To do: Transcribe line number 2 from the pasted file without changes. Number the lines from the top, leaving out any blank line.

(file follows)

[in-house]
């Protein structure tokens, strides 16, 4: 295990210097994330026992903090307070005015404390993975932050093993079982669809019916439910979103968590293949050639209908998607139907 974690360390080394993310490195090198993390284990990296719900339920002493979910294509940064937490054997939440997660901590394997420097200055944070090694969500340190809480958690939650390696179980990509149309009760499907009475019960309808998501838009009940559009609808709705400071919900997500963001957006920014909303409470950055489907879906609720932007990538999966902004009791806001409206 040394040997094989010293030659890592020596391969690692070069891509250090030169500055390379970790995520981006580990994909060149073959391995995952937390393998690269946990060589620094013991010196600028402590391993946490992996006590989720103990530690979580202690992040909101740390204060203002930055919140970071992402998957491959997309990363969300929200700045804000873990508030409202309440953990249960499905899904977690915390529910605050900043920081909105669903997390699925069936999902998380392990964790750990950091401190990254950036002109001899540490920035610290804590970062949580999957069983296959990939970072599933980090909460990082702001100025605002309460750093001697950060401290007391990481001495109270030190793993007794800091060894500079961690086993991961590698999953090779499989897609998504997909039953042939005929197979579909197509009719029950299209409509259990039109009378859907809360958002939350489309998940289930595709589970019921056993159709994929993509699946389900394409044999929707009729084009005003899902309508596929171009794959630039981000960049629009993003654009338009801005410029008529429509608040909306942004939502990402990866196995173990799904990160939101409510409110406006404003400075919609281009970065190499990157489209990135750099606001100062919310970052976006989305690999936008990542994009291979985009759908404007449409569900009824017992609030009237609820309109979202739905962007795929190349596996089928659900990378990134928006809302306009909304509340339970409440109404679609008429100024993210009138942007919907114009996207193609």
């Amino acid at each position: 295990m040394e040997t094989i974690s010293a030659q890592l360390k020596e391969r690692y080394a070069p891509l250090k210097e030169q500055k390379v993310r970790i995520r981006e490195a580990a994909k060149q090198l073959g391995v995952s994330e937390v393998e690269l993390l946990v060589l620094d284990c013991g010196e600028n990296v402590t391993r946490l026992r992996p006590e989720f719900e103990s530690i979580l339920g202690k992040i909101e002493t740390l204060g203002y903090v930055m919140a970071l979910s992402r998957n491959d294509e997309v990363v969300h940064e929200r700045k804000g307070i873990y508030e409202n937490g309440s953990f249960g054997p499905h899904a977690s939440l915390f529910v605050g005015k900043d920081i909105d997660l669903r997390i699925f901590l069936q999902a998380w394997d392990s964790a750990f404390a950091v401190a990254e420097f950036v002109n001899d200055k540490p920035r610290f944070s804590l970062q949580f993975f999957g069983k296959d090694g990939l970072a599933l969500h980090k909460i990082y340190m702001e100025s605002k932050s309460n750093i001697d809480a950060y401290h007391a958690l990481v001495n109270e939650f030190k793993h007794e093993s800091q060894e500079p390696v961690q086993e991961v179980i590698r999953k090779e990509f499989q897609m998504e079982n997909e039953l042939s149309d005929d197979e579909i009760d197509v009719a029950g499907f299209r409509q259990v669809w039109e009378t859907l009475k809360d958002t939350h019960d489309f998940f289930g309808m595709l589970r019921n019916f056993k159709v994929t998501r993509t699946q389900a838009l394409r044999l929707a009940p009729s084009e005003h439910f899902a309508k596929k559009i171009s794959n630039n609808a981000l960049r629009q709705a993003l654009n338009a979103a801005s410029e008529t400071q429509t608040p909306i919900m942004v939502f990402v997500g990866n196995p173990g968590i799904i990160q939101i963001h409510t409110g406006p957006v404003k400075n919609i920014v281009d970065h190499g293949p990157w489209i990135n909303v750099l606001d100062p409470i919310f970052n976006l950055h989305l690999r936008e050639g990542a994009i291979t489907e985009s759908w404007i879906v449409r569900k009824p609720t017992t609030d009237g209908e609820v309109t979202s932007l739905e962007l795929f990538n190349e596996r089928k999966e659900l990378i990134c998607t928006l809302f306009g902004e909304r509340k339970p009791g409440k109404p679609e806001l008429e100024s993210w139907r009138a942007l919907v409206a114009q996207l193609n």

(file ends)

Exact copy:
């Protein structure tokens, strides 16, 4: 295990210097994330026992903090307070005015404390993975932050093993079982669809019916439910979103968590293949050639209908998607139907 974690360390080394993310490195090198993390284990990296719900339920002493979910294509940064937490054997939440997660901590394997420097200055944070090694969500340190809480958690939650390696179980990509149309009760499907009475019960309808998501838009009940559009609808709705400071919900997500963001957006920014909303409470950055489907879906609720932007990538999966902004009791806001409206 040394040997094989010293030659890592020596391969690692070069891509250090030169500055390379970790995520981006580990994909060149073959391995995952937390393998690269946990060589620094013991010196600028402590391993946490992996006590989720103990530690979580202690992040909101740390204060203002930055919140970071992402998957491959997309990363969300929200700045804000873990508030409202309440953990249960499905899904977690915390529910605050900043920081909105669903997390699925069936999902998380392990964790750990950091401190990254950036002109001899540490920035610290804590970062949580999957069983296959990939970072599933980090909460990082702001100025605002309460750093001697950060401290007391990481001495109270030190793993007794800091060894500079961690086993991961590698999953090779499989897609998504997909039953042939005929197979579909197509009719029950299209409509259990039109009378859907809360958002939350489309998940289930595709589970019921056993159709994929993509699946389900394409044999929707009729084009005003899902309508596929171009794959630039981000960049629009993003654009338009801005410029008529429509608040909306942004939502990402990866196995173990799904990160939101409510409110406006404003400075919609281009970065190499990157489209990135750099606001100062919310970052976006989305690999936008990542994009291979985009759908404007449409569900009824017992609030009237609820309109979202739905962007795929190349596996089928659900990378990134928006809302306009909304509340339970409440109404679609008429100024993210009138942007919907114009996207193609």